The authors take great care to point out the T.O.V.A. is not meant to diagnose attention deficit disorders, but is a good screener, and is useful as a part of a larger battery. They advocate behavioral interventions, possibly in conjunction with stimulant medication.

The T.O.V.A. was easy to load and run. The program worked effortlessly with the minor exceptions noted above. It is purposefully boring, and probably more so for the examiner who must sit patiently through the 23 minute test. Examiners may find themselves leaving the client alone while the test continues, but this seems like a bad idea since the clients behavior during the testing may be important in the interpretation of the results.

The T.O.V.A. looks promising and would make a good tool for further research. The manuals are replete with typos, but perhaps that was a test of our vigilance. The manuals could have benefited from a historical and theoretical perspective, as well. Overall, the test would certainly benefit from more of the typical reliability and validity data, but was impressive in many areas, including differential diagnosis and sensitivity to stimulant medication. It should serve researcher’s well, and would be fun to use for those considering masters’ thesis and doctoral dissertation work in the area.

Conners’ Continuous Performance Test (CPT)

The Conners’ Continual Performance Test (CPT) is a computerized, 14-minute, visual performance task in which the subject must respond repeatedly to non target figures and then inhibit responding whenever the infrequently presented target figure appears. The test is a “useful attention and learning disorder measure for children, and is sensitive to drug treatment in hyperactive children.” The manual states that the program is most useful for children between the ages of 6 and 17. Among the many variables are: Number of Hits, Omission, Commission; Response Time. It was created by Dr. Keith Conners and is distributed by Multi-Health Systems, Inc. as well as The Psychological Corporation. Cost for this test is $495 (this is for Version 4; current Version 5 is $595 with added features). This price includes the CPT disk, and an interpretation and installation manual. The program offers unlimited administration, scoring and interpretations of the complete “Standard” paradigm. For research purposes, the computer program offers the ability to create customized paradigms with varying letters, presentation time, trials per block, etc.. It must be noted that normative data is only available for the standard paradigm. Anyone using the customized paradigm must do so with the understanding that no normative data is available for any such changes.

The “Standard” test itself requires the subject is to press the appropriate mouse button or the keyboard’s spacebar for any letter except the letter X. There are 6 blocks, with 3 sub-blocks each of 20 trials (letters presented whether target or not). For each block, the sub-blocks have different stimulus intervals. These intervals vary between blocks.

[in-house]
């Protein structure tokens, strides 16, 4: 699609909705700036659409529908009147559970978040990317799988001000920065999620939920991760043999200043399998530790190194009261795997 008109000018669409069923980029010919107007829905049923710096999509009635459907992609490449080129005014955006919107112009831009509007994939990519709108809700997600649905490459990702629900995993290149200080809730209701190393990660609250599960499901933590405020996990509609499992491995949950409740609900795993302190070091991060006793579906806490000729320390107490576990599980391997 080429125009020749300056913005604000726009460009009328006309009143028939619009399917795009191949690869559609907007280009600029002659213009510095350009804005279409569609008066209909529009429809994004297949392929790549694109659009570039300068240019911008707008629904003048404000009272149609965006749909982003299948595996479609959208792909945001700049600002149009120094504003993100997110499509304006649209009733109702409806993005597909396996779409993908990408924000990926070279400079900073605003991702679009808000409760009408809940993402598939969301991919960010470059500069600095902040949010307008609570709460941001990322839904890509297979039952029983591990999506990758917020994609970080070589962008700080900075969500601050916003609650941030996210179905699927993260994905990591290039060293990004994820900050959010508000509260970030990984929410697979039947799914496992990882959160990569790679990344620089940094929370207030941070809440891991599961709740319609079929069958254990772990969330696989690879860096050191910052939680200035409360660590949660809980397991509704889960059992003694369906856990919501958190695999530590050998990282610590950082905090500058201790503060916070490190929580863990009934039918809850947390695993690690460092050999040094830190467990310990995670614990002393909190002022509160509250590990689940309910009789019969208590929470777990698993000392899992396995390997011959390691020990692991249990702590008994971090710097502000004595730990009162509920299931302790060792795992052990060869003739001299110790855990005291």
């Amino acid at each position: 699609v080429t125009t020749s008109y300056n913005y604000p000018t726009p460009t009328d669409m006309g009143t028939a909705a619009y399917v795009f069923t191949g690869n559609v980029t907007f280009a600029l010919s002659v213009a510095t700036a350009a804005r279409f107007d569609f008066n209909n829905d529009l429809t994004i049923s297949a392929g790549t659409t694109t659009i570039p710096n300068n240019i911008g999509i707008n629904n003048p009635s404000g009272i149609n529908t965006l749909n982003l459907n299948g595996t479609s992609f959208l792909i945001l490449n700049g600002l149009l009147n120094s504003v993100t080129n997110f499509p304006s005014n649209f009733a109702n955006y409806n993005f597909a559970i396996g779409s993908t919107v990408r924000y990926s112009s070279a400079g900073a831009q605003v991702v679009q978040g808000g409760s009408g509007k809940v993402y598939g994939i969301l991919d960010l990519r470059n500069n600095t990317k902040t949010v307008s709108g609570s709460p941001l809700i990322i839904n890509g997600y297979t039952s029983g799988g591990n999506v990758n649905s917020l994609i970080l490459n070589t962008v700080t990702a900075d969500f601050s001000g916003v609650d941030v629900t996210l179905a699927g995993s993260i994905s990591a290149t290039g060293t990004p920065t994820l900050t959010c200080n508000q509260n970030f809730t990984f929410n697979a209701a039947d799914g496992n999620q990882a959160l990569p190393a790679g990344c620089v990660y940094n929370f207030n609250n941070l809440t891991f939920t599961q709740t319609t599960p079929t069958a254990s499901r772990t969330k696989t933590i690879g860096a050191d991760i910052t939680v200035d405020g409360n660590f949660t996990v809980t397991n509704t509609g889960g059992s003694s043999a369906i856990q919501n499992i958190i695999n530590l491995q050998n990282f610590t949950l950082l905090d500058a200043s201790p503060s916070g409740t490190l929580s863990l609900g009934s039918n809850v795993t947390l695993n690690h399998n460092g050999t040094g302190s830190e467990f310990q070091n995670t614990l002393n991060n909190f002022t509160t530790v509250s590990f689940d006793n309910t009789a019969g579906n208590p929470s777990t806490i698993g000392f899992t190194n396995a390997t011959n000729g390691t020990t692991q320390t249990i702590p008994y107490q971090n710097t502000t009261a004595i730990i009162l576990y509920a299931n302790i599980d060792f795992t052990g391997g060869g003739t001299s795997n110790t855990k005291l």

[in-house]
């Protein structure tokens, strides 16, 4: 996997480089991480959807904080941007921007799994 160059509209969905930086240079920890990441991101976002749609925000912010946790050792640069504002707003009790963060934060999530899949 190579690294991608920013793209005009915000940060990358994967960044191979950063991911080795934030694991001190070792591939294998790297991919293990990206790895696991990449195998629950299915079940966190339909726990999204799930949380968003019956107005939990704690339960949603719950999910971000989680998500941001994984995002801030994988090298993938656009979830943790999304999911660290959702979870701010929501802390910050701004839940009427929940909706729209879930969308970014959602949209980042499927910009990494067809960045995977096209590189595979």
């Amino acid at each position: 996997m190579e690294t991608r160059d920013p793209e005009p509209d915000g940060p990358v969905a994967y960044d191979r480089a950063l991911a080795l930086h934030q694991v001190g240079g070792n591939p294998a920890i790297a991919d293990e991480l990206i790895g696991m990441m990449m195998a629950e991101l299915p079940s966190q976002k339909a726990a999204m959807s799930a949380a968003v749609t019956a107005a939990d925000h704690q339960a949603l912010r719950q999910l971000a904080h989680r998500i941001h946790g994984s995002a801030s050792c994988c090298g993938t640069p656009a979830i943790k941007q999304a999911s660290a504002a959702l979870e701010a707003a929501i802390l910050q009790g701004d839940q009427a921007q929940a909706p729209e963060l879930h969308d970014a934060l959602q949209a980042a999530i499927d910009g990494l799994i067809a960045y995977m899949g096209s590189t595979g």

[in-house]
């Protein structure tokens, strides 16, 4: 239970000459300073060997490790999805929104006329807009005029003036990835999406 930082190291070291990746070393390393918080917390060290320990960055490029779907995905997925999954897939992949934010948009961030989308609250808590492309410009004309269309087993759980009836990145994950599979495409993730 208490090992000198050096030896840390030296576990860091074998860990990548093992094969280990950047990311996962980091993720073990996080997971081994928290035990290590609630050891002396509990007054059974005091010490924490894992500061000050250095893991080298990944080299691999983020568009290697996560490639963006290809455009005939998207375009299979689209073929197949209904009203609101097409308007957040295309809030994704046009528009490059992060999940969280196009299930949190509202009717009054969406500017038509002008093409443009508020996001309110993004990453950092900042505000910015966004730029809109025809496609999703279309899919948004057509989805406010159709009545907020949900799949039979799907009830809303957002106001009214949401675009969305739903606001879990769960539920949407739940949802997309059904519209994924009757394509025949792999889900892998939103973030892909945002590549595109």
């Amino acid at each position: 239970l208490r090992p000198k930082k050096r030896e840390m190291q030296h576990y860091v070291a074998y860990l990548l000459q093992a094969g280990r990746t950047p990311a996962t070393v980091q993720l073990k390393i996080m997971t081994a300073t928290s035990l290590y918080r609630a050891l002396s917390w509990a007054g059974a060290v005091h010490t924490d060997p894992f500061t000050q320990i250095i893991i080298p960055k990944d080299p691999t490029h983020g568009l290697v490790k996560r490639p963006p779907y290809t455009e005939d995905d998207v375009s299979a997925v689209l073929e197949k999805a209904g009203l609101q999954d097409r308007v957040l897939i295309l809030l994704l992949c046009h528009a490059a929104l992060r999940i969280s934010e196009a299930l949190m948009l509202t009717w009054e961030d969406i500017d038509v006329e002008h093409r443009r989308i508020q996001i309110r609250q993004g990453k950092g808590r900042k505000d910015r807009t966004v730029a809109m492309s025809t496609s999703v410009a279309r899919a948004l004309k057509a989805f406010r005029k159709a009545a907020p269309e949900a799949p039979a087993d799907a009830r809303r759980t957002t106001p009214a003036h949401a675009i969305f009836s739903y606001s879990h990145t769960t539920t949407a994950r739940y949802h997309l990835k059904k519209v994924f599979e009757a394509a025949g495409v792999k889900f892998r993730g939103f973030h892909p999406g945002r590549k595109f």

The Conners’ CPT computer program was reviewed using an IBM computer as well as a Power Mac 7100/66, running Soft Windows with 16MB of memory. Although the program was easily loaded onto the Power Mac, it could not be run under the simulated DOS. A toll free technical support number is available for anyone having difficulty with the program. The first time we called we were put on hold for 30 minutes before the technical support person came on. The next two times we were connected to technical support within a minute. All questions were answered quickly and courteously. Once properly installed on the IBM, the program ran flawlessly.

The manual provides normative data on 1190 subjects, at 8 different age groupings. This sampling is further broken down into two groups: General population (n=520) and Clinical sample (n=670). Careful reading of the manual indicates that this clinical sample was further broken down to 484 people after 130 subjects were removed for a cross validation study, 46 removed for being “outliers”, and 10 more removed because of being on medication. The 484 was finally reduced to 238 subjects comprised of ADD/ADHD and comorbid cases (including ADD/ADHD as one of the diagnoses). Male and female norms are used by the computer program but are not reported separately in the manual. The “general population” and “clinical population” consisted of 51.2% and 75.4% males respectively. No breakdown by age category is offered. (In fact, in the manual, no normative score data is given with the exception of that stated above). The norms are not stratified and little, if any, information is provided about the makeup of these children and adults. Very little information regarding socioeconomic levels, geographic regions, education levels, or race information is provided. It is noted that data for the general population came from 5 states and “Southern Ontario.”

The program provides data as both raw scores, T scores, percentiles, and descriptive classifications (e.g.., Within Average range, Mildly atypical, etc.). Reports are available on screen, as a print out, and as an ASCII file saved to disk.

The concepts of reliability and validity were not addressed thoroughly in the manual. It appears from reading the extensive annotated bibliography that some studies may have been carried out by independent researchers. However, with only the manual to rely on, we were left with many questions regarding these issues.

The major validity issue addressed in the manual looked at the ability of the CPT to discriminate between children with attention deficit disorder, “normals” (includes children with behavior disorders/and other diagnoses), and a comorbid group (children with dual diagnoses of ADHD and other disorders).